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Alice Hegan Rice (1870-1942) was an American novelist. Born in Shelbyville, Kentucky, she wrote over two dozen books, the most famous of which is Mrs. Wiggs of the Cabbage Patch. The book was a best seller in 1902 and was set in Louisville, Kentucky where she lived. Hegan was married to poet and dramatist Cale Young Rice. Rice was the niece of author Frances Little. Several of her earlier works were translated into German, French, Danish, and Swedish, and three (Mrs. Wiggs of the Cabbage Patch (1901), Mr. Opp (1909), and A Romance of Billy-Goat Hill (1912)) were dramatized. Both before and after she became a novelist she was favorably known for short stories contributed to the magazines. First published in 1901.
Ficton; short stories. Contents: King Solomon of Kentucky / James Lane Allen -- An Experience on the Dress Line / Lucky Furman -- Courtin' on Cutshin / John Fox Jr. -- Hoodooed / Alice Hegan Rice -- Snake Doctor / Irvin S. Cobb -- Children of Noah / Ben Lucien Burman -- The Sacrifice of the Maidens / Elizabeth Madox Roberts -- Old Red / Caroline Gordon -- The Immortal Woman / Allen Tate -- Room in the World / Leane Zugsmith -- Dawn of Remembered Spring / Jesse Stuart -- Mrs. Razor / James Still -- Blackberry Winter / Robert Penn Warren -- Evenings at Home / Elizabeth Hardwick -- Ebbie / A.B. Guthrie Jr.
Fiction; short stories; all authors: May Lamberton Becker; Oliver Hillhouse Prince; Johnson Jones Hooper; George Washington Cable; Lafcadio Hearn; Eliza Ripley; Edgar Allan Poe; John Esten Cooke; Bill Arp; George William Bagby; Francis Hopkinson Smith; Joel Chandler Harris; Mary Noailles Murfree; Ruth McEnery Stuart; O Henry; Edward Lucas White; Irvin S Cobb; James Weldon Johnson; Don Marquis; Pernet Patterson; Mary Hamilton Illsley Chapman; Alice Hegan Rice.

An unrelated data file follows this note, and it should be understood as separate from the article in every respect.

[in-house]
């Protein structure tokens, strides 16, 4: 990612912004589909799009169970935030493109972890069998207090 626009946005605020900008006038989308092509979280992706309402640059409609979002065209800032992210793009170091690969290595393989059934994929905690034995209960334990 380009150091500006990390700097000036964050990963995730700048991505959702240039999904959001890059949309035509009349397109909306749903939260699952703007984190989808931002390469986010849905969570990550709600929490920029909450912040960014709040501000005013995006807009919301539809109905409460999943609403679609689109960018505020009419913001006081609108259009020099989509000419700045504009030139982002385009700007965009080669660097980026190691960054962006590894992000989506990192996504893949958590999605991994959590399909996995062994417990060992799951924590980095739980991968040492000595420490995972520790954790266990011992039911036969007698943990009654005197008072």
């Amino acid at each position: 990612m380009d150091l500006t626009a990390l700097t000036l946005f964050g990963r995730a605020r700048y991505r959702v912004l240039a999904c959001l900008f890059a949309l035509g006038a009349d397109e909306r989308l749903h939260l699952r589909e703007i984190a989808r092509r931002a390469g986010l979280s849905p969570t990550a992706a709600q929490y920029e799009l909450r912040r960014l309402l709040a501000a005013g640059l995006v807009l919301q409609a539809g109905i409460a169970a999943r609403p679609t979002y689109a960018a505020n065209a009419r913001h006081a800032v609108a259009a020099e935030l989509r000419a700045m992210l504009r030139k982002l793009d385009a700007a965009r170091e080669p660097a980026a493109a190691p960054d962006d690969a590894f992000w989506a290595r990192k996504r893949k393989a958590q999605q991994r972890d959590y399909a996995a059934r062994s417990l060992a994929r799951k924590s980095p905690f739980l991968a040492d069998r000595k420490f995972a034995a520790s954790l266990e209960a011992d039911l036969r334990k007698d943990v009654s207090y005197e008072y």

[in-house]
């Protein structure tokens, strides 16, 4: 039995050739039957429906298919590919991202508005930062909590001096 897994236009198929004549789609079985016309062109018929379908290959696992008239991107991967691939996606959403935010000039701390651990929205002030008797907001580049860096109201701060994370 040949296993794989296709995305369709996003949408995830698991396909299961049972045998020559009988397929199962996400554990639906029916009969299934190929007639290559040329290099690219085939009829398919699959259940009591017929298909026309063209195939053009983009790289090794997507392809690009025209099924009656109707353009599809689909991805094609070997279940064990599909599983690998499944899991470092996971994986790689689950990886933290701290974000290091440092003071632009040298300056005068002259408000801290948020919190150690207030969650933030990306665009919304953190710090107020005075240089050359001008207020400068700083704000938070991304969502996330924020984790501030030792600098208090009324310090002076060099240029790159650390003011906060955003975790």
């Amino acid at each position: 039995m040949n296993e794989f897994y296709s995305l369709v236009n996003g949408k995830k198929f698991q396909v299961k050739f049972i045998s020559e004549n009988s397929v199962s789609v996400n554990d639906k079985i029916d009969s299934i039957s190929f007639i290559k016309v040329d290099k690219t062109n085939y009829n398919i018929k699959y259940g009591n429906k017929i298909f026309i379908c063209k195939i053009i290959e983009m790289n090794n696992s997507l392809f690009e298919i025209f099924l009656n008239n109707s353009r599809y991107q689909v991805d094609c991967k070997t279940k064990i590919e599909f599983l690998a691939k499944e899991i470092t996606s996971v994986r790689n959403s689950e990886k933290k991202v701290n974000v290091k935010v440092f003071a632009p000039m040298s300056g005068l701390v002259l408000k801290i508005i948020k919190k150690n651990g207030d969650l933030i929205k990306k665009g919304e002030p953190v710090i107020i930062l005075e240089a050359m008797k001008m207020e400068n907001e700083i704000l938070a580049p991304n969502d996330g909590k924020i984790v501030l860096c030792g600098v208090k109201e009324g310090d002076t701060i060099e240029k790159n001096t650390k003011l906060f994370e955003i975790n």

Housed at the University of Kentucky, Special Collections Research Center. Summary, "The Alice Caldwell Hegan Rice letters (dated 1925-1929; 0.1 cubic feet; 1 folder) contain letters from Alice Hegan Rice to a friend she refers to as Mr. Adcock. The letters discuss her work and her travels. Included is a letter of introduction for an artist named Vivian Hewerdine."
Housed at the University of Kentucky, Special Collections Research Center. Summary, "This collection consists of eight notebooks, some of which Rice used as commonplace books for transcribing quotations from such notable authors as Charles Dickens, William Shakespeare, and George Eliot."
Archival material, housed at the Filson Historical Society, Louisville, Kentucky. Summary, "Three Christmas cards signed by poet Cale Young Rice and his wife Alice Hegan Rice. Also included is a newspaper clipping of Rice's poem "Forget All Things But Two" about war and peace."
"[This book] recounts the literary career of Alice Hegan Rice and her poet husband, Cale, in the context of the other writers in Louisville during the first two decades of the twentieth century. It tracks the Rices' exotic travels, including their two trips around the world, and includes their encounters with such well-known fellow writers as Mark Twain, Edith Wharton, Theodore Roosevelt, Amy Lowell, and Ida Tarbell. Structured on the chronology of Alice's publication history, each chapter narrates a segment of the author's life and contrasts Alice's book published in that period with one or more bestsellers of the same time"--Publisher's website.
Barren County, located in the heart of south central Kentucky, was formed in 1799 and is the commonwealth's 13th largest county. Pioneers found the land without the usual, extensive wooded areas and so it looked barren to them in comparison. The area is anything but "barren," as its land and population have been productive in agriculture, commerce, education, medicine, and the military. Voted in 2007 by Progressive Farmer magazine as the "Best Place to Live in Rural America," the county has also produced one of the South's first African American mayors, two governors, renowned musicians, a Pulitzer Prize winner, two Congressional Medal of Honor recipients, a major television network president, and a U.S. Air Force general. Countless other citizens, equally productive, proudly call Barren County their home.